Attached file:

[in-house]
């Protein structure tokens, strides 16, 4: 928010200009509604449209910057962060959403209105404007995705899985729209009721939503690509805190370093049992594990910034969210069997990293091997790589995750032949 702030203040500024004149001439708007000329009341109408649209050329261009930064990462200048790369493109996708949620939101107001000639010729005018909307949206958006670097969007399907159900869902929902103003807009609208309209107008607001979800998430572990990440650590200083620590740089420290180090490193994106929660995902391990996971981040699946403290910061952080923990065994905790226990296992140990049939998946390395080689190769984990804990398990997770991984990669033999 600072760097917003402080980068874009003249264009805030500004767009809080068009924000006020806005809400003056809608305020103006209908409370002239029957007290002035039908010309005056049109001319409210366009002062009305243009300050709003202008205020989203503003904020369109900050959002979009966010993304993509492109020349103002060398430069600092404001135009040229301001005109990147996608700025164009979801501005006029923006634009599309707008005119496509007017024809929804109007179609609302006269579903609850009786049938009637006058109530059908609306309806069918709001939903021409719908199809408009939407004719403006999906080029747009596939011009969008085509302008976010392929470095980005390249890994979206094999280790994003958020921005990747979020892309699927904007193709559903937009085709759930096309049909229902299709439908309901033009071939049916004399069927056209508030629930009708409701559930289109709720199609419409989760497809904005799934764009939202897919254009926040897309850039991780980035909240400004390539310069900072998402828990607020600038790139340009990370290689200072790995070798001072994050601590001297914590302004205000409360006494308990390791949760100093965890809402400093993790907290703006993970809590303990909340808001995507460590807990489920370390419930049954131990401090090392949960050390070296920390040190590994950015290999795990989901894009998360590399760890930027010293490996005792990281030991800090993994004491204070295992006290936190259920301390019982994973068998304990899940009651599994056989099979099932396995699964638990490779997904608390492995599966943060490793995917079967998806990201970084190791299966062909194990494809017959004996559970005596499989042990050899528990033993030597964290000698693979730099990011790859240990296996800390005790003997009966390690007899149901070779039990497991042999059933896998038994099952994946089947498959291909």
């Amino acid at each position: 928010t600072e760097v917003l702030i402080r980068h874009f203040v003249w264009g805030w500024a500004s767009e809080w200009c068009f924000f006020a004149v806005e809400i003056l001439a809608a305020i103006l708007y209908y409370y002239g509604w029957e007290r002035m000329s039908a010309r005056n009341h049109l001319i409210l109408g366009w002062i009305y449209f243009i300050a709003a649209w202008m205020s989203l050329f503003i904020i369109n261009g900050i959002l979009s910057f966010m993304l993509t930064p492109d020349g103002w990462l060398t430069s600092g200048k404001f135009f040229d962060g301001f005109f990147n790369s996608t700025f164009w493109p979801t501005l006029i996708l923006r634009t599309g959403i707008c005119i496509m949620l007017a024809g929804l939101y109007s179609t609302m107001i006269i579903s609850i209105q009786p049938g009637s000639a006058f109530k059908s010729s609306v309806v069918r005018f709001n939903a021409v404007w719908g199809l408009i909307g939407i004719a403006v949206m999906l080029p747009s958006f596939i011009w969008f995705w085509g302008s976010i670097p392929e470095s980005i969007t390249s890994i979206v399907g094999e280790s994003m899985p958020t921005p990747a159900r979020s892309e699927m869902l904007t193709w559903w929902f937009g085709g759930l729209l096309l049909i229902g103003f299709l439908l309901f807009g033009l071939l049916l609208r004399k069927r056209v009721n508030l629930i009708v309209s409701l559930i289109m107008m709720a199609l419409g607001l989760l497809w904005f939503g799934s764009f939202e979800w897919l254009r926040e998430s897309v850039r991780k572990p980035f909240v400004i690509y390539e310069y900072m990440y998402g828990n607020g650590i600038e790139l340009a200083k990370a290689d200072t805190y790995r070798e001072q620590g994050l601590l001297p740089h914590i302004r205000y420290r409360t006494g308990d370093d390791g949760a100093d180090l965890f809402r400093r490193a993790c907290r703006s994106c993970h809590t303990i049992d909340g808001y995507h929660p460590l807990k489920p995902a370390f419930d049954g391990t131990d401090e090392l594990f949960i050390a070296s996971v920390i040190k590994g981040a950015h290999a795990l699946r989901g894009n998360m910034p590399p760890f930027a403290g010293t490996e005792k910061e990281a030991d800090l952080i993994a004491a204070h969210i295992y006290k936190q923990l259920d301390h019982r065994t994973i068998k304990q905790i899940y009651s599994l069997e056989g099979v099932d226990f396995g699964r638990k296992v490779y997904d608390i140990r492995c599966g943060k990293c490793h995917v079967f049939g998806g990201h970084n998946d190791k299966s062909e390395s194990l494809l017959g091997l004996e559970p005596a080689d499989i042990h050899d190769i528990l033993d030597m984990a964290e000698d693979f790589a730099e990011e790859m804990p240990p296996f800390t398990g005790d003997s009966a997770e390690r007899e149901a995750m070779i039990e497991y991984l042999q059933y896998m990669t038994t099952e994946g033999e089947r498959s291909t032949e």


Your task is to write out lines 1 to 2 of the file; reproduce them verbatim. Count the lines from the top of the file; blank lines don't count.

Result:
[in-house]
């Protein structure tokens, strides 16, 4: 928010200009509604449209910057962060959403209105404007995705899985729209009721939503690509805190370093049992594990910034969210069997990293091997790589995750032949 702030203040500024004149001439708007000329009341109408649209050329261009930064990462200048790369493109996708949620939101107001000639010729005018909307949206958006670097969007399907159900869902929902103003807009609208309209107008607001979800998430572990990440650590200083620590740089420290180090490193994106929660995902391990996971981040699946403290910061952080923990065994905790226990296992140990049939998946390395080689190769984990804990398990997770991984990669033999 600072760097917003402080980068874009003249264009805030500004767009809080068009924000006020806005809400003056809608305020103006209908409370002239029957007290002035039908010309005056049109001319409210366009002062009305243009300050709003202008205020989203503003904020369109900050959002979009966010993304993509492109020349103002060398430069600092404001135009040229301001005109990147996608700025164009979801501005006029923006634009599309707008005119496509007017024809929804109007179609609302006269579903609850009786049938009637006058109530059908609306309806069918709001939903021409719908199809408009939407004719403006999906080029747009596939011009969008085509302008976010392929470095980005390249890994979206094999280790994003958020921005990747979020892309699927904007193709559903937009085709759930096309049909229902299709439908309901033009071939049916004399069927056209508030629930009708409701559930289109709720199609419409989760497809904005799934764009939202897919254009926040897309850039991780980035909240400004390539310069900072998402828990607020600038790139340009990370290689200072790995070798001072994050601590001297914590302004205000409360006494308990390791949760100093965890809402400093993790907290703006993970809590303990909340808001995507460590807990489920370390419930049954131990401090090392949960050390070296920390040190590994950015290999795990989901894009998360590399760890930027010293490996005792990281030991800090993994004491204070295992006290936190259920301390019982994973068998304990899940009651599994056989099979099932396995699964638990490779997904608390492995599966943060490793995917079967998806990201970084190791299966062909194990494809017959004996559970005596499989042990050899528990033993030597964290000698693979730099990011790859240990296996800390005790003997009966390690007899149901070779039990497991042999059933896998038994099952994946089947498959291909």